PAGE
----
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Cataracts, anyone?

post #1 of 5
Thread Starter 
 Made an appointment to see the cataract surgeon today. I'm actually looking forward to this, because I may be glasses-free for the first time in 62 years. The affected eye is my bad, 20-400 astigmatic one, and the other works well enough that I'll be able to get along without a corrrective lens for that one, except maybe for reading. I see from the web that implantable lenses are now multifocal, and there's even a focusable one that uses the eye muscles for close focusing (something I haven't been able to do for 20 years). My better eye  is good enough for computer screen reading without help, so I was thinking about having the second focus for my implant be for reading distance.

Needless to say, if I can ski without glasses I'll be very happy, even if I have to abandon many years' worth of defogging lore.

Any experience out there with these issues? Recovery time, etc?
post #2 of 5
It seems you are the starter here.
But I am sure that many here will be
interested to hear of your experience.
Many of us baby boomers are looking at
these choices soon!!
post #3 of 5
I'll echo LCS' post.  I have been told that cataract surgery is in my future.
post #4 of 5
I had the surgery 18 months ago. I'll offer my observations in detail. I am a 61 yr old active male with no known health problems that can't be controlled with a little Lipitor and Prilosec. I've worn glasses since grammar school. I tried contacts on two occasions. My vanity encouraged me to wear them about a decade the second time but finally the improved vision I got from glasses won out over the contacts. I do not recall my prescription but I was both nearsighted and had some astigmatism. My ophthalmologist watched the cataract for a while until they got bad enough to qualify for my insurance to pay for. I actually had only one eye with a cataract but the doctor said that after doing one eye because of the cataract the other eye would qualify for surgery because I would need both eyes fixed to be properly balanced. I listened and told them that I doubted that I would let someone operate on a perfectly good eye  but we would cross that bridge when we came to it.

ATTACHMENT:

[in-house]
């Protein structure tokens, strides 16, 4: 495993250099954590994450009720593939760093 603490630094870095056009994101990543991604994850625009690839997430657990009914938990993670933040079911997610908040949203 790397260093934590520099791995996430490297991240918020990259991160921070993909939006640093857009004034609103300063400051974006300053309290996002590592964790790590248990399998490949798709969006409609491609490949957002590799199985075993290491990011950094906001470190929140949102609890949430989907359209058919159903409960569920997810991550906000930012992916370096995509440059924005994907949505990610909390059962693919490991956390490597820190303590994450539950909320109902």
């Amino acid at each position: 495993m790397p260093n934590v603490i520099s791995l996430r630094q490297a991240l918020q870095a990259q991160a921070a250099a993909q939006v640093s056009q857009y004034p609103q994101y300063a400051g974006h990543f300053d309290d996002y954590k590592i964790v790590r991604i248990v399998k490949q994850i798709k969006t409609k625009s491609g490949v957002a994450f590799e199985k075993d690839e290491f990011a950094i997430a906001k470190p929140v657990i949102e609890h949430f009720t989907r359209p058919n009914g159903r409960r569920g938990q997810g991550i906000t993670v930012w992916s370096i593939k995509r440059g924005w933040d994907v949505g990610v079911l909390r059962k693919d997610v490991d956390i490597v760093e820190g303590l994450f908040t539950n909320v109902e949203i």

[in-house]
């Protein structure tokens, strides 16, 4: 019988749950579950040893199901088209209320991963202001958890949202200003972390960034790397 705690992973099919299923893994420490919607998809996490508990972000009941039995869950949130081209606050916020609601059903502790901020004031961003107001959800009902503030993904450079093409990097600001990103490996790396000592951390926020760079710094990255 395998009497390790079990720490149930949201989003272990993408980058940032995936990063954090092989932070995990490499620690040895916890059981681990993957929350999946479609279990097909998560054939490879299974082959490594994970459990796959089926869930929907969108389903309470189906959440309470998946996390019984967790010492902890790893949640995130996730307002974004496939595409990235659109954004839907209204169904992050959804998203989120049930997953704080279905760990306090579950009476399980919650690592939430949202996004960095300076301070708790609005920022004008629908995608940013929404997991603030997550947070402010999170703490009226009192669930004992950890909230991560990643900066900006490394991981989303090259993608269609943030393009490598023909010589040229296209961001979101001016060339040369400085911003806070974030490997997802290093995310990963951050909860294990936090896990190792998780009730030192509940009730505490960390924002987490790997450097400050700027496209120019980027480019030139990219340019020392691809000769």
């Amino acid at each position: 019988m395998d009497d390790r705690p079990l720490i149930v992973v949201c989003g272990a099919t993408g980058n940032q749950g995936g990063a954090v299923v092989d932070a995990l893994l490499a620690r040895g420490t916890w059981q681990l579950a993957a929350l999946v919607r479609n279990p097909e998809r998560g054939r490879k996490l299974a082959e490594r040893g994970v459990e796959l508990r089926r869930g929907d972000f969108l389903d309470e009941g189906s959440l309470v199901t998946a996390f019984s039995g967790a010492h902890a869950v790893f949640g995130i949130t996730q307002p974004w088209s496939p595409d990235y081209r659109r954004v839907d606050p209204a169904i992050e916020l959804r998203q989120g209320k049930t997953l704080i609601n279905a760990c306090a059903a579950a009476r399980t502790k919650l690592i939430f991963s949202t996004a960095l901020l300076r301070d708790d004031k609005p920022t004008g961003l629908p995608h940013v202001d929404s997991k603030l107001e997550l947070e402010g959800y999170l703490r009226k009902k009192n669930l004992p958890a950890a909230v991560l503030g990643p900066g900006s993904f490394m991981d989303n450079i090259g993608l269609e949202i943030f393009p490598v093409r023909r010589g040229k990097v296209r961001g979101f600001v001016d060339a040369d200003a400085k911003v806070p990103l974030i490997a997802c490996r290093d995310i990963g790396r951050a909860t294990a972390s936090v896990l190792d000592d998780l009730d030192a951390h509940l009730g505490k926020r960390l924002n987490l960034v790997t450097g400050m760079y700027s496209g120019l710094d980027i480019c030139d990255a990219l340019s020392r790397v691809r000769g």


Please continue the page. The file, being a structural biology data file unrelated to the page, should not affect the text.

I had the right eye corrected and the operation was amazing. My surgeon probably did 20 that morning. There were three operating rooms and a crew stayed busy cleaning them and prepping them. Patients were brought into a holding area with a half dozen LazyBoy loungers. The nurses doubled checked everything, marked the eye to be operated on and told us what was going to happen. Next an anesthesiologist started an IV drip. I was moved into an operating suite and paid attention to my watch. There was about 15 minutes between the last time I recall before the surgery and the first time I saw time upon revival. Improvement in vision was immediate.
My wife drove me home and I took the afternoon off to recover from the effects of the anesthesiology. I had some drops that I used a day or two since I had them but never really needed them.